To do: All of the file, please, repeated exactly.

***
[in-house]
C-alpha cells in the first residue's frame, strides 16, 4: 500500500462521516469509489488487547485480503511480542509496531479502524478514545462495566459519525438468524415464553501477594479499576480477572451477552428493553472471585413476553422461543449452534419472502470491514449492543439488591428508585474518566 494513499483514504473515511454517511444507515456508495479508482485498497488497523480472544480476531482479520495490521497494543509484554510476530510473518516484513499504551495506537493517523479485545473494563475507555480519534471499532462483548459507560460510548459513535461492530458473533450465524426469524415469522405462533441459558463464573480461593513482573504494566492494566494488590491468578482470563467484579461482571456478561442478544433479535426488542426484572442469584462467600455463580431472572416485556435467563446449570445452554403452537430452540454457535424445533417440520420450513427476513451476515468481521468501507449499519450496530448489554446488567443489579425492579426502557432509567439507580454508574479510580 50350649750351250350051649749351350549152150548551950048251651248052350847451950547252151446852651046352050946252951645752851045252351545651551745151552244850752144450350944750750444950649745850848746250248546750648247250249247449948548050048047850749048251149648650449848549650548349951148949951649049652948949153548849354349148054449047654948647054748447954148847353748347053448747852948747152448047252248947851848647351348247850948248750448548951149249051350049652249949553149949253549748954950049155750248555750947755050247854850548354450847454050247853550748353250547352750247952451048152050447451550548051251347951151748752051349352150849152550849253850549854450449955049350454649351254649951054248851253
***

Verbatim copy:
[in-house]
C-alpha cells in the first residue's frame, strides 16, 4: 500500500462521516469509489488487547485480503511480542509496531479502524478514545462495566459519525438468524415464553501477594479499576480477572451477552428493553472471585413476553422461543449452534419472502470491514449492543439488591428508585474518566 494513499483514504473515511454517511444507515456508495479508482485498497488497523480472544480476531482479520495490521497494543509484554510476530510473518516484513499504551495506537493517523479485545473494563475507555480519534471499532462483548459507560460510548459513535461492530458473533450465524426469524415469522405462533441459558463464573480461593513482573504494566492494566494488590491468578482470563467484579461482571456478561442478544433479535426488542426484572442469584462467600455463580431472572416485556435467563446449570445452554403452537430452540454457535424445533417440520420450513427476513451476515468481521468501507449499519450496530448489554446488567443489579425492579426502557432509567439507580454508574479510580 50350649750351250350051649749351350549152150548551950048251651248052350847451950547252151446852651046352050946252951645752851045252351545651551745151552244850752144450350944750750444950649745850848746250248546750648247250249247449948548050048047850749048251149648650449848549650548349951148949951649049652948949153548849354349148054449047654948647054748447954148847353748347053448747852948747152448047252248947851848647351348247850948248750448548951149249051350049652249949553149949253549748954950049155750248555750947755050247854850548354450847454050247853550748353250547352750247952451048152050447451550548051251347951151748752051349352150849152550849253850549854450449955049350454649351254649951054248851253